The International Air Transport Association’s (IATA) latest study on the importance of air transport and tourism to Ethiopia has projected that the sustained prioritisation of air transport, connectivity and tourism as a strategic asset will support an additional 900,000 jobs and at least $9.3 billion of GDP by 2037 to the country.
IATA’s economic report, which was presented in Addis Ababa Wednesday, identified air transport and tourism as significant economic enablers, noting that air transport and foreign tourists arriving by air currently support 5.7 per cent of the nation’s GDP valued at $4.2 billion and about 1.1 million jobs.
The world body said if current trends persist, Ethiopia’s air transport market would expand by 226 per cent over the next 20 years, with annual passenger journeys increasing from 7.2 million in 2017 to 23.5 million a year by 2037.
IATA identified four areas where Ethiopian government action could further promote aviation’s growth and bring even more value to the country: These include implement of the Single African Air Transport Market (SAATM), noting that SAATM would open Africa’s skies. Ethiopia’s commitment to SAATM is positive for African aviation.
It noted that the government’s ongoing efforts to increase SAATM adoption among other Africa States would provide a significant boost for aviation in Ethiopia and throughout the continent.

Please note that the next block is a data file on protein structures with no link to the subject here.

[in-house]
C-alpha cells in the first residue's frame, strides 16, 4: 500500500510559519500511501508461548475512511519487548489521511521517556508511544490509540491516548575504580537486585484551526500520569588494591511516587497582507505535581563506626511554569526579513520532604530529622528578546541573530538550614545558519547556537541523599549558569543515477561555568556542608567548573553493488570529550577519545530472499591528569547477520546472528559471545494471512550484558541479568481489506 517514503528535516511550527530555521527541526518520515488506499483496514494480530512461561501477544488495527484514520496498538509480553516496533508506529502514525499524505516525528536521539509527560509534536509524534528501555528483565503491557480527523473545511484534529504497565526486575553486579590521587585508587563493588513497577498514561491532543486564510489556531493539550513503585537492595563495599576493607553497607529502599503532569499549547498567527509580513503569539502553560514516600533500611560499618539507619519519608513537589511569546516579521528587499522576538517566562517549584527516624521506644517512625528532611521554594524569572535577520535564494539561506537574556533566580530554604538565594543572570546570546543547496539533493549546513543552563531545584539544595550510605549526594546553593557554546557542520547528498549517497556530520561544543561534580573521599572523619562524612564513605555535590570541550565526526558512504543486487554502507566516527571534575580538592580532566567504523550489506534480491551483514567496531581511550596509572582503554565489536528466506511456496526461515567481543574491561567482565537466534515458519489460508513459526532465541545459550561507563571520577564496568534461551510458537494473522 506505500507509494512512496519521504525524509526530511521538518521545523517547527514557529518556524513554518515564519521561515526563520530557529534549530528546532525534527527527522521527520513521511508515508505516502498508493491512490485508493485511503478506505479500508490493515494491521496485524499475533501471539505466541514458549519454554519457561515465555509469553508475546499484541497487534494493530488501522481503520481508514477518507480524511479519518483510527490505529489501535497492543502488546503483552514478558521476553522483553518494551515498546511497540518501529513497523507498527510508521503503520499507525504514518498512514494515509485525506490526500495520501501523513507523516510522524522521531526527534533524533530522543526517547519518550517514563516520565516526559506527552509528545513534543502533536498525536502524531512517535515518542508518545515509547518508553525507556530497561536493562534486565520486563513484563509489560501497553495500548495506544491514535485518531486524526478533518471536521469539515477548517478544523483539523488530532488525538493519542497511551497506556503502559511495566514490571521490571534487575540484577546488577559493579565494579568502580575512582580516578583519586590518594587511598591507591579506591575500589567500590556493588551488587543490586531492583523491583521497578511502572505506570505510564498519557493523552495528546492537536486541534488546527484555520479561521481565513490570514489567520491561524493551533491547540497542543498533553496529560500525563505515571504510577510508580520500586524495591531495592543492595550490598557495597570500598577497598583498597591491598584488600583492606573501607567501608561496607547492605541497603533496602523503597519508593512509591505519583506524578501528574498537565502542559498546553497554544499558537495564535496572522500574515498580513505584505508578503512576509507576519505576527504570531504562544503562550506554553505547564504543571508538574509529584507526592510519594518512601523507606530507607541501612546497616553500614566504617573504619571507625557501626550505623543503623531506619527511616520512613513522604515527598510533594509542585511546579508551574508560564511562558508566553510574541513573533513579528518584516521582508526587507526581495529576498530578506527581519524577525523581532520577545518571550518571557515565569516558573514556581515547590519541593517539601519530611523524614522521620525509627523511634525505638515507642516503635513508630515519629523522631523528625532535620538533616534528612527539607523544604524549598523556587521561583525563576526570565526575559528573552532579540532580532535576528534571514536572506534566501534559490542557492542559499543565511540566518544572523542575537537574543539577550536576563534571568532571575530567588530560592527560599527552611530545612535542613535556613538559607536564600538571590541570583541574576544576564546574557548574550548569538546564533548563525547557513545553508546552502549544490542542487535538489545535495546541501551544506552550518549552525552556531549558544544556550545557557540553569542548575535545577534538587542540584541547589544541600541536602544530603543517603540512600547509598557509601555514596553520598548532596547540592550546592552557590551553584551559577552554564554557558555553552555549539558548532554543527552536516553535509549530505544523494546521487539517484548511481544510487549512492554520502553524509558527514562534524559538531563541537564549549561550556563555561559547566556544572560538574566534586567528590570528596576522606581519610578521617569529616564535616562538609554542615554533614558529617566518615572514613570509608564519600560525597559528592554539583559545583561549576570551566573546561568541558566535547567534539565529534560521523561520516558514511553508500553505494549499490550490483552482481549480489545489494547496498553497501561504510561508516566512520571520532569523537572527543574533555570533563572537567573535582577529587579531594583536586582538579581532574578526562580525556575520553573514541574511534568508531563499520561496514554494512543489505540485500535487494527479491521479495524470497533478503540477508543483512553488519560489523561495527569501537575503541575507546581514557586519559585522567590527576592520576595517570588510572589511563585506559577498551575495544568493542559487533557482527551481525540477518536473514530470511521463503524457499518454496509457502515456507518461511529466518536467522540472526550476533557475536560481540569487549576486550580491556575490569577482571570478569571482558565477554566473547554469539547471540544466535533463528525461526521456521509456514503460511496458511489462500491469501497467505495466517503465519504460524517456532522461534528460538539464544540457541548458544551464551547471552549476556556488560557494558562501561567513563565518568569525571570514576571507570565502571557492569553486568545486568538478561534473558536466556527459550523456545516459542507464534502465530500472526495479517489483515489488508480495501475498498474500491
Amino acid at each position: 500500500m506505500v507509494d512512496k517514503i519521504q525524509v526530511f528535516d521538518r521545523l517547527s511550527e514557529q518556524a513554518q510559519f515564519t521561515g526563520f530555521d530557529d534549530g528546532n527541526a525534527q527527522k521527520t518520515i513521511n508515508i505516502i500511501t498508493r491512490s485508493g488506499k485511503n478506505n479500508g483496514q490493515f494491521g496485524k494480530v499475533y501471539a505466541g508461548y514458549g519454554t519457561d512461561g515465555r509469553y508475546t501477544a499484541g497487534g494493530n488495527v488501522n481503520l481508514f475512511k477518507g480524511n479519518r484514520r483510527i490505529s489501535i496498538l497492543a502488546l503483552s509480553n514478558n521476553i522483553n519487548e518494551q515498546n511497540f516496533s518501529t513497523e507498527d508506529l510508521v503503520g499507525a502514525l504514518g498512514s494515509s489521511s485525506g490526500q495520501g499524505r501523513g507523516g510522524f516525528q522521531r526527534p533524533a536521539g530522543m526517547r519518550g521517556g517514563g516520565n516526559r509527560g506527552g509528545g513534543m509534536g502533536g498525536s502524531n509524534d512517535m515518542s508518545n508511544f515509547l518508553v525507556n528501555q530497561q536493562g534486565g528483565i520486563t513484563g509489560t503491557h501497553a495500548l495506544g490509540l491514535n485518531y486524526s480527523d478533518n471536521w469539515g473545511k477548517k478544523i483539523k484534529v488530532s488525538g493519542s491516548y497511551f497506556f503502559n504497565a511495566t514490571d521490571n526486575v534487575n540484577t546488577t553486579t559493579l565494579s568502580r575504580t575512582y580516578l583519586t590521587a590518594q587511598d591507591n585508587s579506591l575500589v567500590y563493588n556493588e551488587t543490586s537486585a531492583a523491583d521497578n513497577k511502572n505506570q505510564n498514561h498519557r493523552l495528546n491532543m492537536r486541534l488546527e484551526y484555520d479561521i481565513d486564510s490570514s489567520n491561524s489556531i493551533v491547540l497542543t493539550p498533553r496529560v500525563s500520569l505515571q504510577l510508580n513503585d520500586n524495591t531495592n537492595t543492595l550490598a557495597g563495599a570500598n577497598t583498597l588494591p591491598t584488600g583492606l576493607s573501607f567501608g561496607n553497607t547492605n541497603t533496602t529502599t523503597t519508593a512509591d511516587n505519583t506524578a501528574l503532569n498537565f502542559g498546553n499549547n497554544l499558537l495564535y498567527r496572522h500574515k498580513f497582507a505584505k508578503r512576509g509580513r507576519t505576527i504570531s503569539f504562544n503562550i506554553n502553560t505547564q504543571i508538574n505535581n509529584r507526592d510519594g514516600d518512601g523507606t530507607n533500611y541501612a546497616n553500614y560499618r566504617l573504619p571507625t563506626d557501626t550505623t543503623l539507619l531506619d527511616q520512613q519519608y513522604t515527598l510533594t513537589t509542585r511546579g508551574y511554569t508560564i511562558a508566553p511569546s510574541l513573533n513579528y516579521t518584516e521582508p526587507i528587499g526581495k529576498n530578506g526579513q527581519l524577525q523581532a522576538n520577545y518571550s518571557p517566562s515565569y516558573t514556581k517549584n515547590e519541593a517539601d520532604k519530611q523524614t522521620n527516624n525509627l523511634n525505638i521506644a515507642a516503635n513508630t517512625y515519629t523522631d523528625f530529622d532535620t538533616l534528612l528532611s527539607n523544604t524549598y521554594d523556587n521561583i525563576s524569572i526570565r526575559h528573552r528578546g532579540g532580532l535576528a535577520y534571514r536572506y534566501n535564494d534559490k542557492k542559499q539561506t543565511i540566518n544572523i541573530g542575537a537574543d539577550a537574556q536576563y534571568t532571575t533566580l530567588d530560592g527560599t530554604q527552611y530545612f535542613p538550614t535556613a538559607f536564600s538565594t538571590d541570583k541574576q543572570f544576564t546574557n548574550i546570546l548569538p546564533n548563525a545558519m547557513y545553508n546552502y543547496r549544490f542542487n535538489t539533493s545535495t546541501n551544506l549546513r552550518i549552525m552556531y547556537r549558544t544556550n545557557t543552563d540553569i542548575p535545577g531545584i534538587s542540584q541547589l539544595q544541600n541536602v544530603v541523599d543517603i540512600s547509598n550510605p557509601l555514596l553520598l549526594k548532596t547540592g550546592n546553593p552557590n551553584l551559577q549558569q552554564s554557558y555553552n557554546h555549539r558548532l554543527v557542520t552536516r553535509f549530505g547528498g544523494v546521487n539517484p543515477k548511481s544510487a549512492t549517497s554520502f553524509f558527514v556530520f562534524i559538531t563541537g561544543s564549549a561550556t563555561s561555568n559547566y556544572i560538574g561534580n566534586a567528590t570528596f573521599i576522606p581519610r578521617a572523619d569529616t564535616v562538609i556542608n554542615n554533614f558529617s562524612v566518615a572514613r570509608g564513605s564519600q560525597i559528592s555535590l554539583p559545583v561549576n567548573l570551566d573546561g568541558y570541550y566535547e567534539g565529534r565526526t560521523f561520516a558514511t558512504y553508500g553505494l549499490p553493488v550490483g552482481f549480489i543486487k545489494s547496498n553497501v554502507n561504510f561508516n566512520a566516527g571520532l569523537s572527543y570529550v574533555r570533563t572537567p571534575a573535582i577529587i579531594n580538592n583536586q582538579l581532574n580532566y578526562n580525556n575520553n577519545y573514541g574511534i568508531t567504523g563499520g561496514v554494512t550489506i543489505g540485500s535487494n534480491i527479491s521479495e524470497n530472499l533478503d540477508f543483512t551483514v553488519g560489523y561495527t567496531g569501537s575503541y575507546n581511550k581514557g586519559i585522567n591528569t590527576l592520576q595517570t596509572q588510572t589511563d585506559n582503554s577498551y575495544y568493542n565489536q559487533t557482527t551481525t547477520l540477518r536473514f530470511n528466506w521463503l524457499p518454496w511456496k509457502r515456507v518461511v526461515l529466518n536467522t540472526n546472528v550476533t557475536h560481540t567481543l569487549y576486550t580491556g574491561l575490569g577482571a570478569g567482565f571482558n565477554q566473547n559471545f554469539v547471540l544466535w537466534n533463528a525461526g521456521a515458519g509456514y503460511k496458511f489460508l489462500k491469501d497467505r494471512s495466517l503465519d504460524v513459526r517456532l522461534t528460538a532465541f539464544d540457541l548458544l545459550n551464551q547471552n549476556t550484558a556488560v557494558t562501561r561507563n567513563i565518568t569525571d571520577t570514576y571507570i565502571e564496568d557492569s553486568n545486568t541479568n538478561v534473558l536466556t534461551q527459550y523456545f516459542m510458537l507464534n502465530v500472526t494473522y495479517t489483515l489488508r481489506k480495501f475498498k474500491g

The second area is to ensure future infrastructure investments maximise the economic and social benefits of connectivity.
“Much needed infrastructure capacity for Ethiopia was provided by the opening of the second terminal at Addis Ababa Bole International airport. For the country to retain its competitive position, future infrastructure investments should align with industry growth, be demand driven, fit for purpose and deliver required service levels at acceptable costs for users,” IATA said.
In the area of blocked funds, IATA said airline funds blocked from repatriation in Ethiopia stood at $70 million, noting that the government should continue working with the industry on ways to make these withheld funds available.
It stressed that airlines need to have confidence that they would be able to repatriate their revenues to allow the full benefits of aviation to be realised.
The fourth area was on improvement of air cargo facilitation in which IATA said Ethiopia’s facilitation of air cargo through its customs and borders regulations ranks 86th out of 124 countries in terms of the worldwide Air Trade Facilitation Index (ATFI) and 42nd out of 135 countries in terms of the eFreight Friendliness Index (EFFI) globally.
It noted that by implementing policies facilitating the frictionless movement of air cargo the country would be able to strengthen its position as a leading cargo hub for East Africa.